Gibson struggles in loss against Rays

Allows seven runs over three-plus innings; Dozier, Colabello homer

Gibson struggles in loss against Rays

ST. PETERSBURG -- It was Kyle Gibson's chance to keep his early-season success going while matching up against Rays ace David Price in a potential pitchers' duel, but it simply wasn't to be on Tuesday night.

Instead, Gibson saw his streak of three straight strong starts to open the year come to an end, as he struggled through just three-plus innings in a 7-3 loss to the Rays at Tropicana Field.

Gibson, who entered with a 3-0 record and a 0.93 ERA, had trouble from the start, giving up three runs in a 41-pitch first inning. He ended up allowing seven runs on 10 hits and two walks to see his ERA climb all the way up to 3.63.

"I don't think I did anything too differently, other than the fact that I didn't execute and they did a good job up there of working the at-bats," Gibson said. "Unfortunately, this was the outing where I didn't have everything going."

He started off his outing by allowing a leadoff single to Ben Zobrist, and then wasn't helped defensively by shortstop Pedro Florimon, who lost a popup in the infield that dropped for a gift-wrapped single by Matt Joyce with one out that Twins manager Ron Gardenhire believed should've been ruled an error.

Evan Longoria followed with a walk to load the bases for James Loney, who doubled to left-center to bring home two runs. David DeJesus then laced an RBI single off the wall in right for the third run of the inning.

"The kid just didn't have it tonight," Gardenhire said. "They were putting some balls in the right places. He ended up pitching behind a few times tonight, which cost him. He was just missing, as they say. Some pretty close pitches that didn't go our way."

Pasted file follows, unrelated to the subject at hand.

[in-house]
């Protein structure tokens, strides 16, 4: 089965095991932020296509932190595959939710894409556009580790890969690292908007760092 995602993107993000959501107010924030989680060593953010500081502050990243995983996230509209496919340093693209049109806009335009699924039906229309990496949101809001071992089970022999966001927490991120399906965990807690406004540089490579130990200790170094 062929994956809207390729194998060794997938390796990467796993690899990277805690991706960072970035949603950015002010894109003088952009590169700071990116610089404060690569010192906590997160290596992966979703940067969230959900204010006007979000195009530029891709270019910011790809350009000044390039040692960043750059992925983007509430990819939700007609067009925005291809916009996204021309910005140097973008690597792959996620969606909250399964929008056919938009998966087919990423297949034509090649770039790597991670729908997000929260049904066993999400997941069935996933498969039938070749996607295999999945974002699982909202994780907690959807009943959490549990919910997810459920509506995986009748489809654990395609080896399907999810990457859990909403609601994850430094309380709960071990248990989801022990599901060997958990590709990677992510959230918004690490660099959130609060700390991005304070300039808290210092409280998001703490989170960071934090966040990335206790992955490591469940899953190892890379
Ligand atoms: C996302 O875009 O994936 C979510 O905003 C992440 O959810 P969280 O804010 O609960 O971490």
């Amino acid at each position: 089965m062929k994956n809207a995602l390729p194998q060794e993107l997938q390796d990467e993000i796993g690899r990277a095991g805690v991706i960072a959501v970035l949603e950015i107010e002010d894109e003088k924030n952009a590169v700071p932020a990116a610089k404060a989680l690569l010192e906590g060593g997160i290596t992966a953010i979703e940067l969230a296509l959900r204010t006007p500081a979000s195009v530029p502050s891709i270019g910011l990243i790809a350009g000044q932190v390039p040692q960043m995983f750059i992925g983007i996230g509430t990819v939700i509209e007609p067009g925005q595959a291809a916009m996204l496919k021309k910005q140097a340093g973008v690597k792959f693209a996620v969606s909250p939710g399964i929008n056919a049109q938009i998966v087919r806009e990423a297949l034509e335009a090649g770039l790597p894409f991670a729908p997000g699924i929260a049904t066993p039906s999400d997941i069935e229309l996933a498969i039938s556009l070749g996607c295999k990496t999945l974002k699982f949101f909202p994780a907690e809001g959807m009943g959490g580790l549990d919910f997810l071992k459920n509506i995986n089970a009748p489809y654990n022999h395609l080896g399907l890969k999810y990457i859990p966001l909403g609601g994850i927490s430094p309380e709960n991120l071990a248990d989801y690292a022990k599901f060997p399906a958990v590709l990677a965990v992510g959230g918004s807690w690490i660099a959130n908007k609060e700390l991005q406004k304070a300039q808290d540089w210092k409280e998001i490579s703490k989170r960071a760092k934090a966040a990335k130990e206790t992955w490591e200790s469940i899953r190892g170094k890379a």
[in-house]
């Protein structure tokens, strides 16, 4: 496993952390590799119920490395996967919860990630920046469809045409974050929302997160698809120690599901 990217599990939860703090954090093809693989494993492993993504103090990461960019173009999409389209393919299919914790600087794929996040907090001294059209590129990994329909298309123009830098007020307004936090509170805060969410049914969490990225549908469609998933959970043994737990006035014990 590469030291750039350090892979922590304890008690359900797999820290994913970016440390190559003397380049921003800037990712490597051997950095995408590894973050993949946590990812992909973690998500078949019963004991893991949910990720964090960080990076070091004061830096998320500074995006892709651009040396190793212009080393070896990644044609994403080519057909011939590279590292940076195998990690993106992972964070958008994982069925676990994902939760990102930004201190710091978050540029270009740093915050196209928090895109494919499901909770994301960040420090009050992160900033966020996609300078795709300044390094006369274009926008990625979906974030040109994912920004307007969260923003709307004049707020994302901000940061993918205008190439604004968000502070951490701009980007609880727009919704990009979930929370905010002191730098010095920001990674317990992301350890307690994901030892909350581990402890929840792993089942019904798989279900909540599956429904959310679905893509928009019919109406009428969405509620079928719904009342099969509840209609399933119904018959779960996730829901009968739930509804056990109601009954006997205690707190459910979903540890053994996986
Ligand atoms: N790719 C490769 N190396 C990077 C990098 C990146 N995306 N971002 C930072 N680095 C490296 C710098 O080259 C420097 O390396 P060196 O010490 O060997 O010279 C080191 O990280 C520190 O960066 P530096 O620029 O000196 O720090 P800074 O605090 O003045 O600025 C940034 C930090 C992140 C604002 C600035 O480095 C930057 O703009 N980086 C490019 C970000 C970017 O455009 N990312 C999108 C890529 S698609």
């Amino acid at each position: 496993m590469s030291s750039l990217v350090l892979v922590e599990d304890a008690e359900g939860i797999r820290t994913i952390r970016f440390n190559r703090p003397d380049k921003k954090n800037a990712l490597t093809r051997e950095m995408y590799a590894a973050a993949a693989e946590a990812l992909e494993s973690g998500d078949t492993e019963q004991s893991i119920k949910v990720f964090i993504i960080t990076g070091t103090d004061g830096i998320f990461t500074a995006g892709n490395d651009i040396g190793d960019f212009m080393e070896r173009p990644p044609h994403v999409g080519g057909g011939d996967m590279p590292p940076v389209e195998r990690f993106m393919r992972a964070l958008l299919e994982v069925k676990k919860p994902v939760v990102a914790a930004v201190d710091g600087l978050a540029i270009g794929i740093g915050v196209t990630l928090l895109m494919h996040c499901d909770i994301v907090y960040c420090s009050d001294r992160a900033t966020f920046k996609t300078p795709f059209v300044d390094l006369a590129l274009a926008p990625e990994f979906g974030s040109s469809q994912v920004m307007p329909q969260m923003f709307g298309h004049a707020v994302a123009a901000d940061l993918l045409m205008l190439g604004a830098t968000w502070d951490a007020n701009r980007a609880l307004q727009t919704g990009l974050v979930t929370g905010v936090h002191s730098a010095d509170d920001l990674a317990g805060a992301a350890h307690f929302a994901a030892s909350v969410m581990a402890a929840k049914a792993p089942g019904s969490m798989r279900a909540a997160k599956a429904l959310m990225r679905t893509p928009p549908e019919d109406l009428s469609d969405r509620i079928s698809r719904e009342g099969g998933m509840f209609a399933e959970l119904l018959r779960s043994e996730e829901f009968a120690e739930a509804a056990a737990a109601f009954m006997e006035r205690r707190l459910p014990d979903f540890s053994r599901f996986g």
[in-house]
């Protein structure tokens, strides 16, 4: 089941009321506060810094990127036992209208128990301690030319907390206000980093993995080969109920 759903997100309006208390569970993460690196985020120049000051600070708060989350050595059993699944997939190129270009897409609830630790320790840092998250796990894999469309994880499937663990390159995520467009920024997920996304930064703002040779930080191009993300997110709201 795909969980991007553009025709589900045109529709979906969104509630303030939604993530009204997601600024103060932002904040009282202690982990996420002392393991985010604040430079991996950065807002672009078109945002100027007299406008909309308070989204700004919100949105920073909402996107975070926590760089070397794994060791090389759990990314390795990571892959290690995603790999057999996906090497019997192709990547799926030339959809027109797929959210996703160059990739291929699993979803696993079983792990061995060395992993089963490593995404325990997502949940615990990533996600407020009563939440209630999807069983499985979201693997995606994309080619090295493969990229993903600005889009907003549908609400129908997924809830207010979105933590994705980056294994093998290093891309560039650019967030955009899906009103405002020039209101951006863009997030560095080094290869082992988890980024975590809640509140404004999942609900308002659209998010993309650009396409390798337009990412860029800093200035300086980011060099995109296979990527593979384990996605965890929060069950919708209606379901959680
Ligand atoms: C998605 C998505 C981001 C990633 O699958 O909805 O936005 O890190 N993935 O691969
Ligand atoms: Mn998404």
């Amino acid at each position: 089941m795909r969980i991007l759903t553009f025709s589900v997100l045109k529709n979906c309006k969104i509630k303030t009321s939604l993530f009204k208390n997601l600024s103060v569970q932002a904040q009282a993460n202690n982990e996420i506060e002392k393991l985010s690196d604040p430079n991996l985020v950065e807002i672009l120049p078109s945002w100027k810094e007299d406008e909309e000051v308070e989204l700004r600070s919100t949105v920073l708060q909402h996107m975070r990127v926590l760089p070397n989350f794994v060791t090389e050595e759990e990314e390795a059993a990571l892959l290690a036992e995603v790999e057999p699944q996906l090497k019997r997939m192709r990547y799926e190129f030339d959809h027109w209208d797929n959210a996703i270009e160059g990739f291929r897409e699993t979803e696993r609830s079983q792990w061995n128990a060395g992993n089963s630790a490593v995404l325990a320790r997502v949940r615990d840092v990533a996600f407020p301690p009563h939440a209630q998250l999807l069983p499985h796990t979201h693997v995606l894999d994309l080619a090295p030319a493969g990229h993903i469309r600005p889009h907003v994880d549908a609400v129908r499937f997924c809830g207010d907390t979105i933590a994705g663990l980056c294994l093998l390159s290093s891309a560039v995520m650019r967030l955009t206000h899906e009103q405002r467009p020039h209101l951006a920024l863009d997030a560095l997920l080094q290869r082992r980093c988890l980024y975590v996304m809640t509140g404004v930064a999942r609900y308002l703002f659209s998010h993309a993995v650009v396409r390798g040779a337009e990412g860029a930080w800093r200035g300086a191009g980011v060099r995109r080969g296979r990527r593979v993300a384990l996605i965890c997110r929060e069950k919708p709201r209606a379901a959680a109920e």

Gardenhire was hinting that Gibson was getting squeezed by home-plate umpire Paul Schreiber in the first, but Gibson said he didn't want to use that as an excuse for his troubles.

"Some of them were close, but it doesn't matter," Gibson said. "There's always gonna be some borderline pitches and sometimes you get the call and sometimes you don't. In the first inning, I had to do a better job of being around the plate. Some of that comes from my mechanics being a little off tonight."

DeJesus, who entered the game on an 0-for-24 skid, struck again in the third, when he stroked a two-run single with one out to bring home Longoria and Loney.

Gibson ran into trouble again in the fourth, giving up a pair of singles to Zobrist and Desmond Jennings to open the inning. He was then removed in favor of right-hander Samuel Deduno, who promptly gave up a two-run double to Joyce.

It was enough offense for Price, who opened with three perfect innings and threw a complete game. The left-hander surrendered three runs on six hits and a walk with 12 strikeouts.

"It felt good," Price said of his first complete game of the season. "I've been close a couple of times this year, and to be able to go out there and finish that one, especially after the first guy got on [in the ninth], was big."

The Twins didn't get their first hit off Price until the fourth, when Brian Dozier launched his team-leading sixth homer of the season. Joe Mauer followed with a single that deflected off Price before Chris Colabello blasted a two-run shot to left field. It was the second homer of the year for Colabello, who leads the American League with 22 RBIs.

"He's a good pitcher," Colabello said. "Obviously, his reputation precedes him. We got to him a little bit in the fourth. After Dozier hit the home run, Joe hit the ball back up the middle off him and he looked a little shook up. But he settled in obviously."

The Twins were unable to mount any rallies after the homers from Dozier and Colabello, as Price was able to get through nine innings on 113 pitches.

"It was their night," Gardenhire said. "It was Mr. Price. He threw the ball great and was dominant against us."

Rhett Bollinger is a reporter for Read his blog, Bollinger Beat, and follow him on Twitter @RhettBollinger. This story was not subject to the approval of Major League Baseball or its clubs.